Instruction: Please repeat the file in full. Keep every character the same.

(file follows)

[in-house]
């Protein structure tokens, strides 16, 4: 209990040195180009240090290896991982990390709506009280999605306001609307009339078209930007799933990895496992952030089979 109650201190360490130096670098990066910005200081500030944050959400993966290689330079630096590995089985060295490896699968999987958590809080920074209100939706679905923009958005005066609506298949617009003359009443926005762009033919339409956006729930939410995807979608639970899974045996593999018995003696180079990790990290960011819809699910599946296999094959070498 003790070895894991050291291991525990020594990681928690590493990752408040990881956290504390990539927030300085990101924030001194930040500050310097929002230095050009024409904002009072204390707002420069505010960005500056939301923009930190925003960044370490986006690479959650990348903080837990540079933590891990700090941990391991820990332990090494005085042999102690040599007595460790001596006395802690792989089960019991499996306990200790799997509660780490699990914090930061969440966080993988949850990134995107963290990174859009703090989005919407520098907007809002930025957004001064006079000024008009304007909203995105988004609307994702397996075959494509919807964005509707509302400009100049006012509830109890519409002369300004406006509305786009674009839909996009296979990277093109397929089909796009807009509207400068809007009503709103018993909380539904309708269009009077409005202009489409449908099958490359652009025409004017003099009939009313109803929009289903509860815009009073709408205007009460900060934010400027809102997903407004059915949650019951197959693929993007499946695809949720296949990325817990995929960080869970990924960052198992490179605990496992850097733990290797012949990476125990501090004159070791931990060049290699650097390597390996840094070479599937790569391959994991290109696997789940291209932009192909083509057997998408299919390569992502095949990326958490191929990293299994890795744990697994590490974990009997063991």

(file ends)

[in-house]
């Protein structure tokens, strides 16, 4: 209990040195180009240090290896991982990390709506009280999605306001609307009339078209930007799933990895496992952030089979 109650201190360490130096670098990066910005200081500030944050959400993966290689330079630096590995089985060295490896699968999987958590809080920074209100939706679905923009958005005066609506298949617009003359009443926005762009033919339409956006729930939410995807979608639970899974045996593999018995003696180079990790990290960011819809699910599946296999094959070498 003790070895894991050291291991525990020594990681928690590493990752408040990881956290504390990539927030300085990101924030001194930040500050310097929002230095050009024409904002009072204390707002420069505010960005500056939301923009930190925003960044370490986006690479959650990348903080837990540079933590891990700090941990391991820990332990090494005085042999102690040599007595460790001596006395802690792989089960019991499996306990200790799997509660780490699990914090930061969440966080993988949850990134995107963290990174859009703090989005919407520098907007809002930025957004001064006079000024008009304007909203995105988004609307994702397996075959494509919807964005509707509302400009100049006012509830109890519409002369300004406006509305786009674009839909996009296979990277093109397929089909796009807009509207400068809007009503709103018993909380539904309708269009009077409005202009489409449908099958490359652009025409004017003099009939009313109803929009289903509860815009009073709408205007009460900060934010400027809102997903407004059915949650019951197959693929993007499946695809949720296949990325817990995929960080869970990924960052198992490179605990496992850097733990290797012949990476125990501090004159070791931990060049290699650097390597390996840094070479599937790569391959994991290109696997789940291209932009192909083509057997998408299919390569992502095949990326958490191929990293299994890795744990697994590490974990009997063991």